Death hastening on by swift decay,
Began to feel that calming spell,
That sweet delight, unspeakable,
Which draws us from ourselves away.
A change now gently o'er him came;
With trembling hand he took the cup,
And drank, but drank in Lailî's name,
The life-restoring cordial up.
His spirits rose; refreshing food
At Noufal's hospitable board,
Seem'd to remove his wayward mood,
So long endured, so long deplored.
And Noufal with delight survey'd
The social joy his eyes betray'd,
And heard his glowing strains of love,
His murmurings like the turtle-dove,
While thinking of his Arab maid.
Changed from himself, his mind at rest,
In customary robes he dress'd;
A turban shades his forehead pale,
No more is heard the lover's wail,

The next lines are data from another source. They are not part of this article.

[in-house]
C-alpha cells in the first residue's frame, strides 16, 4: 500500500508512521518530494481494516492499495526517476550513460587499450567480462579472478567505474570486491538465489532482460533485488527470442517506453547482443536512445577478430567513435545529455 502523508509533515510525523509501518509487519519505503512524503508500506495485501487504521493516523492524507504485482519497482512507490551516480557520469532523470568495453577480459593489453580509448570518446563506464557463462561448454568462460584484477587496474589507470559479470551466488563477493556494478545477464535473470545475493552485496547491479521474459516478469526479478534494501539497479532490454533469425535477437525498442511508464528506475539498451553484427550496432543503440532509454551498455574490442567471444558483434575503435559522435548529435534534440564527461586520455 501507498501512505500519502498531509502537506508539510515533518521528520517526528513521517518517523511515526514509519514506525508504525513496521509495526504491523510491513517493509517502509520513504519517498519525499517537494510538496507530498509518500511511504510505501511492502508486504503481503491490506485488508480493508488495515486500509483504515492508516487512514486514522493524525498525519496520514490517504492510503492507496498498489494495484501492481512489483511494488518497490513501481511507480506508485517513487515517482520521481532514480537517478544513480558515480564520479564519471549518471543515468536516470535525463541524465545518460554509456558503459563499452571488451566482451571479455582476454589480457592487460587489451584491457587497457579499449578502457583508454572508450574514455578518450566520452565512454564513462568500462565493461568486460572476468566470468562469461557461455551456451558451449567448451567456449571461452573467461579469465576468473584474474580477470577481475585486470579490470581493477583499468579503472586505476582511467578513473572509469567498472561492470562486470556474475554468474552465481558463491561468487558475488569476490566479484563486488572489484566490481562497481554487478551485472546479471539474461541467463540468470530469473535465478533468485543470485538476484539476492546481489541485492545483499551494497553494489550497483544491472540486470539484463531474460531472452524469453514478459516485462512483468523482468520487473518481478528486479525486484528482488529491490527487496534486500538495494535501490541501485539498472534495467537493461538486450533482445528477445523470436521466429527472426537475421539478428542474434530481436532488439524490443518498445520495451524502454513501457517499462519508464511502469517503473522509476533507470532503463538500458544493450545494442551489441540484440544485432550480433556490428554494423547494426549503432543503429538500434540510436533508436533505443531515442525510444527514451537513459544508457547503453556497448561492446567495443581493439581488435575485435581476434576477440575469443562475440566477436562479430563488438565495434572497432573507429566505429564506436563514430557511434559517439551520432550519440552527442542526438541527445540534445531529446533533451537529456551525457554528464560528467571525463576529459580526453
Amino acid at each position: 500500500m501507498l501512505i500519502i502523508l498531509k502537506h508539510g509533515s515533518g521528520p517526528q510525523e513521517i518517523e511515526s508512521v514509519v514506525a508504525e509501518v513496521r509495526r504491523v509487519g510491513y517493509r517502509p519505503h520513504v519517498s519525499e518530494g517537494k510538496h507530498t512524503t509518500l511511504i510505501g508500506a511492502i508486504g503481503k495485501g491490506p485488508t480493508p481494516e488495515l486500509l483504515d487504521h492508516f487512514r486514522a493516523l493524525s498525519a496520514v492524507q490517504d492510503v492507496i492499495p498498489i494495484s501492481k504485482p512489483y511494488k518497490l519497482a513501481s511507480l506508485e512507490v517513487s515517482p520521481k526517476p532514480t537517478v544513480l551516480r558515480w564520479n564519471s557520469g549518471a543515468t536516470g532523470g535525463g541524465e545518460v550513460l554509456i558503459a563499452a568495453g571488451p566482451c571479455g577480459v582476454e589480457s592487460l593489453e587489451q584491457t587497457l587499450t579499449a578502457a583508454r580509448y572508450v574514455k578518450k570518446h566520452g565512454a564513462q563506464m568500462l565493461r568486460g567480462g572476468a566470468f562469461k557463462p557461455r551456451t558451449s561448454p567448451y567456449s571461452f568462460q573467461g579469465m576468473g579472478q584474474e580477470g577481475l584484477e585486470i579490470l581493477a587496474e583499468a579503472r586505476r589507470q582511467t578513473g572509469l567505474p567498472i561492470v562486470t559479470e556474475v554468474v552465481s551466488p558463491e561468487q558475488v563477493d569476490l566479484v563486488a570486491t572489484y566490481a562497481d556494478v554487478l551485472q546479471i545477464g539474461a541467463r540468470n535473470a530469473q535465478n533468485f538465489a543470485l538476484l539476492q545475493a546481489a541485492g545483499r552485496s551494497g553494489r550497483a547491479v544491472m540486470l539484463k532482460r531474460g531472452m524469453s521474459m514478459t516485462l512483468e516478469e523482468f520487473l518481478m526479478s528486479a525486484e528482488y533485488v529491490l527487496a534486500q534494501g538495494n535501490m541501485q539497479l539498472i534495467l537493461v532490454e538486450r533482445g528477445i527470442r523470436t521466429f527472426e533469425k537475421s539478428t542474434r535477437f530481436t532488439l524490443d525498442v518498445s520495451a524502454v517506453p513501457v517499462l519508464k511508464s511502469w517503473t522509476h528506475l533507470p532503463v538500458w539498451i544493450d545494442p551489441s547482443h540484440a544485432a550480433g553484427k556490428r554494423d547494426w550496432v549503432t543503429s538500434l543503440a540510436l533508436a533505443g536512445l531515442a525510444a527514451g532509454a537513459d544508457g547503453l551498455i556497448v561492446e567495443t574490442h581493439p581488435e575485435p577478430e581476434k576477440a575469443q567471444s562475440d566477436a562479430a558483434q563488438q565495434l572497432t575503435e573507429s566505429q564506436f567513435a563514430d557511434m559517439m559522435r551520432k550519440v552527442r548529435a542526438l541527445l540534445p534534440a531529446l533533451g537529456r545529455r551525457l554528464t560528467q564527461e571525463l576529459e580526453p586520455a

But, jocund as the vintner's guest,
He laughs and drinks with added zest;
His dungeon gloom exchanged for day,
His cheeks a rosy tint display;
He revels midst the garden's sweets,
And still his lip the goblet meets;
But so devoted, so unchanged his flame,
Never without repeating Lailî's name.
In friendly converse, heart uniting heart,
Noufal and Majnûn hand in hand are seen;
And, from each other loathing to depart,
Wander untired by fount and meadow green.
But what is friendship to a soul
Inured to more intense control?
A zephyr breathing over flowers,
Compared to when the tempest lours?
A zephyr, friendship's gentler course;
A tempest, love's tumultuous force;
For friendship leaves a vacuum still,
Which love, and love alone, can fill:
So Majnûn felt; and Noufal tried,
In vain, to fill that aching void:
For, though the liquid sparkling red
Still flow'd, his friend thus sorrowing said:—
“My generous host, with plenty bless'd,
No boding cares thy thoughts molest;
Thy kindness many a charm hath given,
But not one solace under heaven;